• Treatment: Medication to manage symptoms, and in some cases, surgical intervention may be considered.

Degenerative Myelopathy
A progressive disease of the spinal cord, leading to paralysis of the hind limbs.

  • Symptoms: Weakness in the hind legs, difficulty standing, dragging of the feet, and eventual paralysis.
  • Causes: Genetic mutation.
  • Treatment: No cure is available, but physical therapy and supportive care can help manage symptoms.

Hypothyroidism
A condition where the thyroid gland doesn’t produce enough thyroid hormone, leading to metabolic issues.

  • Symptoms: Weight gain, lethargy, skin and coat problems, and intolerance to cold.
  • Causes: Immune system attacking the thyroid gland, tumors, or congenital disease.
  • Treatment: Lifelong thyroid hormone replacement therapy.

Panosteitis
An inflammatory condition affecting the long bones in the legs of growing puppies, leading to limping and pain.

  • Symptoms: Intermittent or shifting lameness, pain when touching the affected bones.
  • Causes: The exact cause is unknown but is thought to be related to rapid growth.
  • Treatment: Pain management with anti-inflammatory medications and rest. The condition usually resolves as the dog matures.

Precautions & Preventative Measures

Maintaining the health and well-being of your Bernese Mountain Dog requires proactive care and attention. Here are some comprehensive precautions and preventive measures to ensure your dog’s longevity and happiness:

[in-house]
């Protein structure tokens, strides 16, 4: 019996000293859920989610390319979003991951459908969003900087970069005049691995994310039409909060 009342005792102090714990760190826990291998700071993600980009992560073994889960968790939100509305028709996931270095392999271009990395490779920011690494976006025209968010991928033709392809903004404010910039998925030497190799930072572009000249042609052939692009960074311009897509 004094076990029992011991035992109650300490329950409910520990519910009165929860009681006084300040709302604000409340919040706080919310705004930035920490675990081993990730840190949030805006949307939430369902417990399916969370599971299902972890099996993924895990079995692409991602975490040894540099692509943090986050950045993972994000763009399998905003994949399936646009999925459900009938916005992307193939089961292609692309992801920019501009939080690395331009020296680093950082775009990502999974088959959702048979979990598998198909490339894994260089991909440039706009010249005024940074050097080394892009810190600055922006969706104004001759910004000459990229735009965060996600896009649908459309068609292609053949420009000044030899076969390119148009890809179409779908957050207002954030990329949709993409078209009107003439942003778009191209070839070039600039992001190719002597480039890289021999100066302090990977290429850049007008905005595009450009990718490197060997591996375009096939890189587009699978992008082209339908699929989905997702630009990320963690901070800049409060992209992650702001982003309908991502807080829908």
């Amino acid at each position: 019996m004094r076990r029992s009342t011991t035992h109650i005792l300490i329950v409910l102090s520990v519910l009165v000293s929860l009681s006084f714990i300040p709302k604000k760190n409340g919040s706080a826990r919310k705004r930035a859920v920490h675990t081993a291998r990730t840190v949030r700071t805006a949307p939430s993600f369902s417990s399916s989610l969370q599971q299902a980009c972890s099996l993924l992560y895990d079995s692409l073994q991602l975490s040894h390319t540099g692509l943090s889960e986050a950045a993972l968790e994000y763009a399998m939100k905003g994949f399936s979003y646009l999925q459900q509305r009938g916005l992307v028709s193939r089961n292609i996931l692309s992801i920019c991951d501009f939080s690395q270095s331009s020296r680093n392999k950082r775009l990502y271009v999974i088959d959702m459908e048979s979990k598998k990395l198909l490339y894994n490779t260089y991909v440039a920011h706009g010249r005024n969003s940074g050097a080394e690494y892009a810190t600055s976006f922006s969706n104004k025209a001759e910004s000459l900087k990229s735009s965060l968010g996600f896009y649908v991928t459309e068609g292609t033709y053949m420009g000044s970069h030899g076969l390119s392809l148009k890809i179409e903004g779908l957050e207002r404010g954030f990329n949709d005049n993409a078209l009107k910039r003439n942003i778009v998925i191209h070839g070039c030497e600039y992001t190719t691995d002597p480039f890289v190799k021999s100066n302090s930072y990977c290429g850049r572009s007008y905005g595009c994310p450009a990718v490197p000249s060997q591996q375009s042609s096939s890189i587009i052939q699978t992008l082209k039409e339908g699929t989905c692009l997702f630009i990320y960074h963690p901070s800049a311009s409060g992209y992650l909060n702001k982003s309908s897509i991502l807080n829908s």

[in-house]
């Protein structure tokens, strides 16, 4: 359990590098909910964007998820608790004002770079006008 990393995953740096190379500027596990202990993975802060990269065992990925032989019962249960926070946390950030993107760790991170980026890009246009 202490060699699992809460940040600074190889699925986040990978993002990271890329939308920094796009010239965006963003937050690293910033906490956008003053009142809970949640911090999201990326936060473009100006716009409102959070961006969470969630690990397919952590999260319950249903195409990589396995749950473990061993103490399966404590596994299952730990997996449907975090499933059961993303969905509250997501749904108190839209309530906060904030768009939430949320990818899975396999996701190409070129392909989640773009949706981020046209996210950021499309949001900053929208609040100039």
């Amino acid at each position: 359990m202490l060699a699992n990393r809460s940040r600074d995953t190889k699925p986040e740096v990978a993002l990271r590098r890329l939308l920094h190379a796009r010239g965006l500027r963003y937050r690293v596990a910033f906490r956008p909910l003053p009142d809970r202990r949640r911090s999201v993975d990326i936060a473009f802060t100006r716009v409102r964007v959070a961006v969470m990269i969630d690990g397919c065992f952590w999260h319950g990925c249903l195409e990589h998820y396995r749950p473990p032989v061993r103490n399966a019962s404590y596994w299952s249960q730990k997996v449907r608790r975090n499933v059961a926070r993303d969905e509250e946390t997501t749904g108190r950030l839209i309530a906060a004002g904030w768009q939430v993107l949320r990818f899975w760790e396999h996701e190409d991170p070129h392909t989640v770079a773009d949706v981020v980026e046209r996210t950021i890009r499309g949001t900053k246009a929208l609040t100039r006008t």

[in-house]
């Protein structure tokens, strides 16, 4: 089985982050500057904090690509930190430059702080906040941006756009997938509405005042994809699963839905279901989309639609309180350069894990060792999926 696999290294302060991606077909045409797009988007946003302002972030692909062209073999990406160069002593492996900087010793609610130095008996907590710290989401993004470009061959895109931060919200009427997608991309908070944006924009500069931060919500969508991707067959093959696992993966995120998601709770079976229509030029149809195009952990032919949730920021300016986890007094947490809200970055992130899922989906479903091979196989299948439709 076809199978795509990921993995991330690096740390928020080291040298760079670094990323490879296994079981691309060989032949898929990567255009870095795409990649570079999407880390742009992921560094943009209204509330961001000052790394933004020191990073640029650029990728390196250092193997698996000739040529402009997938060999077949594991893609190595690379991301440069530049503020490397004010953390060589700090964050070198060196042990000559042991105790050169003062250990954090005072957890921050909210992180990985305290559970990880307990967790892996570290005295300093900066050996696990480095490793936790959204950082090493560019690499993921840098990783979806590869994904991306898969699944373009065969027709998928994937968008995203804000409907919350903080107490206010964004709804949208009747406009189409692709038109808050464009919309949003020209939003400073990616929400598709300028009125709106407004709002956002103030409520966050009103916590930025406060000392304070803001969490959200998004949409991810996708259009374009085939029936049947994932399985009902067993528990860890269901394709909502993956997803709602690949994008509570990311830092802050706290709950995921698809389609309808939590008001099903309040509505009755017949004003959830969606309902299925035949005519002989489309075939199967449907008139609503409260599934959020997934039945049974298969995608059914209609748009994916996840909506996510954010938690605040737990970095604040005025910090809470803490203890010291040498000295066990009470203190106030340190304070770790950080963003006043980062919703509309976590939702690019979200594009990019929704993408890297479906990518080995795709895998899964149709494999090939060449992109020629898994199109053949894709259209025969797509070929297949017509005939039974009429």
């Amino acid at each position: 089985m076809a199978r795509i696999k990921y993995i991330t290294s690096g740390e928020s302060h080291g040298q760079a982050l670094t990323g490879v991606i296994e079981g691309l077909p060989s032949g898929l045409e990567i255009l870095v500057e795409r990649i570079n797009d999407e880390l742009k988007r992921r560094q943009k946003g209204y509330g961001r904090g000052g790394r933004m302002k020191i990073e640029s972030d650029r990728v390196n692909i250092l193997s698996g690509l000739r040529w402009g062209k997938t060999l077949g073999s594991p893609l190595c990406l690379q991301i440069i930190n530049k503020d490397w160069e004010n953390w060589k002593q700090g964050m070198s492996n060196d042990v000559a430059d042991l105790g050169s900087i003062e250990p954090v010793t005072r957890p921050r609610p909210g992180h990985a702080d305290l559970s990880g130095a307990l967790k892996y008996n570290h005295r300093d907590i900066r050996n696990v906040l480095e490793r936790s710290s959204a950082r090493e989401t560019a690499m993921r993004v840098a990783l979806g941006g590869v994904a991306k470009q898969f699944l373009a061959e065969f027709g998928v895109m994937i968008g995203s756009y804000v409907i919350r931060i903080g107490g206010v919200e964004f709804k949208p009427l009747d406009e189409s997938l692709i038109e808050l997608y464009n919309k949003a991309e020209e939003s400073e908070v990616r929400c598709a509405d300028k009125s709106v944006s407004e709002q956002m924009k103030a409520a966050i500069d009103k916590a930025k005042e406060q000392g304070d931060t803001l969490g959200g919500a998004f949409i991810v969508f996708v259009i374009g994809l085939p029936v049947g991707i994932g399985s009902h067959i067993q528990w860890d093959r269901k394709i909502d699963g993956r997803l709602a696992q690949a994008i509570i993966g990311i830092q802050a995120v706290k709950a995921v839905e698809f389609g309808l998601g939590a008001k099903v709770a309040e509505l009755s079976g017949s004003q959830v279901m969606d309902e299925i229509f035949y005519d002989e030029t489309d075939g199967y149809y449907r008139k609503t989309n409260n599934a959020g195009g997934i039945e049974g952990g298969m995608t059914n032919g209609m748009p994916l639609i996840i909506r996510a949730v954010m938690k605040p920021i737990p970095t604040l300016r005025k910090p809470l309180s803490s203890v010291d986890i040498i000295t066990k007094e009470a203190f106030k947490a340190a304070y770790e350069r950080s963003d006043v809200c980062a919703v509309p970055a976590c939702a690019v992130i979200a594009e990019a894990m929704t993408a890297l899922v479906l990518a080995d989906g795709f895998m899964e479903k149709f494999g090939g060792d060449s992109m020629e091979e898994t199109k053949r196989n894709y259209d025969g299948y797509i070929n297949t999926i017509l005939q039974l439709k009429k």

• Balanced Nutrition: Feed your Bernese Mountain Dog a high-quality, well-balanced diet to support their growth and overall health. Consult with your veterinarian to determine the appropriate diet for their age, size and activity level.
  • Controlled Exercise: While exercise is essential, avoid overexertion during growth periods to prevent joint and bone issues. Engage in moderate exercise that suits your dog’s age and fitness level. Walking, swimming and low-impact play are excellent options.
  • Regular Vet Visits: Schedule routine veterinary check-ups to monitor your dog’s health, catch potential issues early and ensure they are up-to-date on vaccinations and preventive treatments.
  • Weight Management: Obesity puts extra strain on your dog’s joints and can lead to various health problems. Maintain a healthy weight through proper diet and regular exercise to prevent unnecessary stress on their body.
  • Grooming & Coat Care: Bernese Mountain Dogs have a beautiful double coat that requires regular grooming to prevent matting and keep their skin healthy. Brush their coat several times a week and trim their nails as needed.
  • Dental Care: Establish a dental hygiene routine, including regular brushing and dental treats, to prevent periodontal disease, which can lead to more serious health issues.
  • Environmental Adaptations: Provide a comfortable and safe living environment, especially for dogs prone to joint issues. Use orthopedic beds, ramps and other supportive tools to minimize strain on their joints.

Bernese Mountain Dog Health Problems – 10 Most Common Health Issues in Bernese Mountain Dogs